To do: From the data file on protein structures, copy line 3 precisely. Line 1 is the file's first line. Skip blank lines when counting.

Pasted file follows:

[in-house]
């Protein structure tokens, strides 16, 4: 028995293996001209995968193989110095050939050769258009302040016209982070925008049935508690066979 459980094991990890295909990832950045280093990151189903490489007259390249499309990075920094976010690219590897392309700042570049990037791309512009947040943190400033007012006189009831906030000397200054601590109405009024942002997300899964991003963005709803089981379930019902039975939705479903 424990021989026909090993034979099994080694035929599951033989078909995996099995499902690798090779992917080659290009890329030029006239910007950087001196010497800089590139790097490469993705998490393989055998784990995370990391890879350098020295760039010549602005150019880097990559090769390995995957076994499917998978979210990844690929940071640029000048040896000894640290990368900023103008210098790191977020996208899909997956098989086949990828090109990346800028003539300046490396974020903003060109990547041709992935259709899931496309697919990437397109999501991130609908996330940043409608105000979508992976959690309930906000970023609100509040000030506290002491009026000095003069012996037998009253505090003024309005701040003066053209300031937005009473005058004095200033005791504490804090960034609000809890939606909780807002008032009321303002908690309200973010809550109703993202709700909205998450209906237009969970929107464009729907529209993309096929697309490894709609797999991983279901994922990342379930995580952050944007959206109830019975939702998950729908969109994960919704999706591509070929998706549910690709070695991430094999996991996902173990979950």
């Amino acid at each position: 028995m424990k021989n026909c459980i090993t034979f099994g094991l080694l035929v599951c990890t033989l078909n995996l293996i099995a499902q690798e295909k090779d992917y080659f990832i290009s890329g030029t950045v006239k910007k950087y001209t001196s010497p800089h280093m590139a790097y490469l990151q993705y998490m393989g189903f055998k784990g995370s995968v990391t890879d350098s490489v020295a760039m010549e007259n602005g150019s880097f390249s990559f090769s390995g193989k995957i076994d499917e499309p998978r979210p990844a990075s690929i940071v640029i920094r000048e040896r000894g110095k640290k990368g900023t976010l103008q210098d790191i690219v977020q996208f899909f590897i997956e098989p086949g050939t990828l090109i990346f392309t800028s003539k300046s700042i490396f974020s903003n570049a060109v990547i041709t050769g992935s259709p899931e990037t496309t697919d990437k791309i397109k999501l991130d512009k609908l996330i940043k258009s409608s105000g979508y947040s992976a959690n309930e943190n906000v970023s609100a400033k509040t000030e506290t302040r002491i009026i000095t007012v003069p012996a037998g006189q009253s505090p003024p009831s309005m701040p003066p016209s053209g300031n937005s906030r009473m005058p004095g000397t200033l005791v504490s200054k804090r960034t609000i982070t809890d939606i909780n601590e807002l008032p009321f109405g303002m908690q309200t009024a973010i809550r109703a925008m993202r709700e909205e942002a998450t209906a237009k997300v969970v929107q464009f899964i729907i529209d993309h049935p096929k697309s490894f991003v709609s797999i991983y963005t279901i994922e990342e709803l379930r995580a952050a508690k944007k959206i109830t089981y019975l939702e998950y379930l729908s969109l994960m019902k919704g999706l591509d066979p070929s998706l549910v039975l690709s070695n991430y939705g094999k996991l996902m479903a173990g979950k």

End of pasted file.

């Amino acid at each position: 028995m424990k021989n026909c459980i090993t034979f099994g094991l080694l035929v599951c990890t033989l078909n995996l293996i099995a499902q690798e295909k090779d992917y080659f990832i290009s890329g030029t950045v006239k910007k950087y001209t001196s010497p800089h280093m590139a790097y490469l990151q993705y998490m393989g189903f055998k784990g995370s995968v990391t890879d350098s490489v020295a760039m010549e007259n602005g150019s880097f390249s990559f090769s390995g193989k995957i076994d499917e499309p998978r979210p990844a990075s690929i940071v640029i920094r000048e040896r000894g110095k640290k990368g900023t976010l103008q210098d790191i690219v977020q996208f899909f590897i997956e098989p086949g050939t990828l090109i990346f392309t800028s003539k300046s700042i490396f974020s903003n570049a060109v990547i041709t050769g992935s259709p899931e990037t496309t697919d990437k791309i397109k999501l991130d512009k609908l996330i940043k258009s409608s105000g979508y947040s992976a959690n309930e943190n906000v970023s609100a400033k509040t000030e506290t302040r002491i009026i000095t007012v003069p012996a037998g006189q009253s505090p003024p009831s309005m701040p003066p016209s053209g300031n937005s906030r009473m005058p004095g000397t200033l005791v504490s200054k804090r960034t609000i982070t809890d939606i909780n601590e807002l008032p009321f109405g303002m908690q309200t009024a973010i809550r109703a925008m993202r709700e909205e942002a998450t209906a237009k997300v969970v929107q464009f899964i729907i529209d993309h049935p096929k697309s490894f991003v709609s797999i991983y963005t279901i994922e990342e709803l379930r995580a952050a508690k944007k959206i109830t089981y019975l939702e998950y379930l729908s969109l994960m019902k919704g999706l591509d066979p070929s998706l549910v039975l690709s070695n991430y939705g094999k996991l996902m479903a173990g979950k």